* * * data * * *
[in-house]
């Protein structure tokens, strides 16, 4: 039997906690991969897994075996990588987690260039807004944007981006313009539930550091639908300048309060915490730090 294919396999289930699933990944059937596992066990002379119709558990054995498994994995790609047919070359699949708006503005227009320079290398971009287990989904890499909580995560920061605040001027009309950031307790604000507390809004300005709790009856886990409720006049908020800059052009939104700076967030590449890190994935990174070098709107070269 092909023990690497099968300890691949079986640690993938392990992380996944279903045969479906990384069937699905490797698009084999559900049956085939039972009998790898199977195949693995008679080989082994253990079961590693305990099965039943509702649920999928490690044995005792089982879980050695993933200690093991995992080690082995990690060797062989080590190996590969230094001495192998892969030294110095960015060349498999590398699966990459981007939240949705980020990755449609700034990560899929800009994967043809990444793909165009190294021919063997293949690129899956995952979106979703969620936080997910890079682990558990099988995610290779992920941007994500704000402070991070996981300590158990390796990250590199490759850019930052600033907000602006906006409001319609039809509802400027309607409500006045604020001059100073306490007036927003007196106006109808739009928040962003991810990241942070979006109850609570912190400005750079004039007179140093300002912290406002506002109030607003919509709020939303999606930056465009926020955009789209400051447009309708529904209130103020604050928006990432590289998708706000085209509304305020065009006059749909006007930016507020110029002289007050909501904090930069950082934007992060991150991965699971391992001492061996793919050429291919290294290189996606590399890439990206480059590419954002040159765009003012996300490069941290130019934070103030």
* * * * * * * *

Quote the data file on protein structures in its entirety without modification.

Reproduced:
[in-house]
């Protein structure tokens, strides 16, 4: 039997906690991969897994075996990588987690260039807004944007981006313009539930550091639908300048309060915490730090 294919396999289930699933990944059937596992066990002379119709558990054995498994994995790609047919070359699949708006503005227009320079290398971009287990989904890499909580995560920061605040001027009309950031307790604000507390809004300005709790009856886990409720006049908020800059052009939104700076967030590449890190994935990174070098709107070269 092909023990690497099968300890691949079986640690993938392990992380996944279903045969479906990384069937699905490797698009084999559900049956085939039972009998790898199977195949693995008679080989082994253990079961590693305990099965039943509702649920999928490690044995005792089982879980050695993933200690093991995992080690082995990690060797062989080590190996590969230094001495192998892969030294110095960015060349498999590398699966990459981007939240949705980020990755449609700034990560899929800009994967043809990444793909165009190294021919063997293949690129899956995952979106979703969620936080997910890079682990558990099988995610290779992920941007994500704000402070991070996981300590158990390796990250590199490759850019930052600033907000602006906006409001319609039809509802400027309607409500006045604020001059100073306490007036927003007196106006109808739009928040962003991810990241942070979006109850609570912190400005750079004039007179140093300002912290406002506002109030607003919509709020939303999606930056465009926020955009789209400051447009309708529904209130103020604050928006990432590289998708706000085209509304305020065009006059749909006007930016507020110029002289007050909501904090930069950082934007992060991150991965699971391992001492061996793919050429291919290294290189996606590399890439990206480059590419954002040159765009003012996300490069941290130019934070103030």